Rastas say that Jah, in the form of the Holy Spirit, exists within every person. Thus they often refer to themselves as "I and I". It's a phrase I've always admired though rarely used at the risk of sounding like a complete prat. It just doesn't sound the same delivered in a West Midlands accent.

I reject misguidedly literal interpretations of religious ideas, but on a metaphoric, poetic level I’m in full agreement with my Rasta brothers and sisters that brotherhood and godhood live in everyone, and it's up to each of us to bring it forth.

I also generally agree with Rastafarians’ celebration of ‘Ital’ (Vital) food, the idea that food should be natural with no chemically modified or artificial additives. In this sense, Rastas were ahead of the trend for vegetarianism and organic food which took off during the 1970s, and which makes even more sense in the context of global warming, overfishing and the depletion of natural resources.

In addition, Rastas’ rejection of western society (or, "Babylon") doesn’t seem entirely unsound when you look at the chaos of modern life and the prevalence of greed, wage slavery and consumerism.

Rastas espouse a peaceful lifestyle which proclaims ONE LOVE. For most, their philosophy is not a "religion" at all, but rather a "way of life". Most do not claim any sect or denomination, encouraging their brethren to find faith and inspiration within themselves.

One way to do this is by enjoying the more than occasional 'ital' spliff.

The spiritual use of cannabis is a well-known preference among Rastafari, and as an occasional partaker of the sacred herb I have to say - health issues aside - what’s wrong with that?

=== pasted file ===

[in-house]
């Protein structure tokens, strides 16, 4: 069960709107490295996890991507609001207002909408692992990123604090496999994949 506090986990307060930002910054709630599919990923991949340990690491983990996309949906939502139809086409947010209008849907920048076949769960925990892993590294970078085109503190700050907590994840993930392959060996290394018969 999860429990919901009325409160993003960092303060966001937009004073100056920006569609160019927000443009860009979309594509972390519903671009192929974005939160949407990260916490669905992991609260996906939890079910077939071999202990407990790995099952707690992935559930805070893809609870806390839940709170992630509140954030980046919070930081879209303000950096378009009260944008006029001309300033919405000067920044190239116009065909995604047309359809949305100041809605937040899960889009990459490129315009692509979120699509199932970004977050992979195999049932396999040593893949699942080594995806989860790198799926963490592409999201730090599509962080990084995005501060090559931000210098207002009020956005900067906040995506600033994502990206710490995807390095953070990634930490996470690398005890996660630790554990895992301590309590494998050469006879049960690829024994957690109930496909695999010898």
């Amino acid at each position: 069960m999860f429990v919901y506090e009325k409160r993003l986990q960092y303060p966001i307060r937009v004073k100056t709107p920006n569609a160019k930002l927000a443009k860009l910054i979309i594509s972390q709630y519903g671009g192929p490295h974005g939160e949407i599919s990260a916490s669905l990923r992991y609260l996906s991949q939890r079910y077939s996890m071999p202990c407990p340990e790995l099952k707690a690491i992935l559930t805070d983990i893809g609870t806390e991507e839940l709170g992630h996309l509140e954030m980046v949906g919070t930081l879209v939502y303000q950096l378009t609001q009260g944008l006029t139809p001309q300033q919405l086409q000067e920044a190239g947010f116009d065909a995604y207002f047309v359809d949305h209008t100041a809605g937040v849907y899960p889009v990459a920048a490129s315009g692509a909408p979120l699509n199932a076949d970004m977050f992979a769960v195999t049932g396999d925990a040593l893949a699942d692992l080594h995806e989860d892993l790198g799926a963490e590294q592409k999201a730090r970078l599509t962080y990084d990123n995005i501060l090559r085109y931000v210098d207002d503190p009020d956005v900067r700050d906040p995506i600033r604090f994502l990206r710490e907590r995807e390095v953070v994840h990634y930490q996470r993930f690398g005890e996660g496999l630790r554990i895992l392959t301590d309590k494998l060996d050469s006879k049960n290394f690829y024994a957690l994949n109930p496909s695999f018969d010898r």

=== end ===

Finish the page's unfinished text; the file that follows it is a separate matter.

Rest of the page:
It's not for everyone, but it's way more righteous than most religious practices I could name. Unlike certain spiritual maniacs I doubt you’ll see Rastas committing any heinous acts of terror. They’ll be far too busy chillin’ over the chalice and shaking their natty dreads to some irresistible riddims.

Obviously there’s a huge Rasta influence in Jamaican music, and if you're a fan, this is the clincher: the thousands of inspiring albums, singles and 'version' which have been committed to vinyl in the name of Jah.

For me, Roots is where it’s at, and I'm sure I’ll never stop loving the seriously righteous riddims of U-Roy, Tapper Zukie and their brethren. Their message of love and peaceful co-existence is simple and direct, and is delivered over some of the most groovy, intoxicating vibes ever recorded.

So let I and I rock steady, and if you don’t mind, continue to proclaim "Jah Rastafari" in a spirit of love and unity.

Max Romeo & The Congos - Give Praises:

5 comments:

Cushion Meg said...

Hi shiffi, I listened to the video you put. the groovy, intoxicating vibes penetrates my broken heart!It eases me.

Shiffi Le Soy said...

Glad to hear it, Meg. Now go out and buy 'Heart of the Congos' by The Congos - you won't regret it!

Cushion Meg said...

Okay, I'll buy it.

Anonymous said...

Hmmm, you may not be guilty of contradicting any of your liberal philosophy by having bought this t-shirt, but as a fashion article - now that's a different kettle of fish.

Shiffi Le Soy said...

Hi Anonymous.

I must admit you are not the first person to have made this observation. And I'll further admit that you might have a good point there!!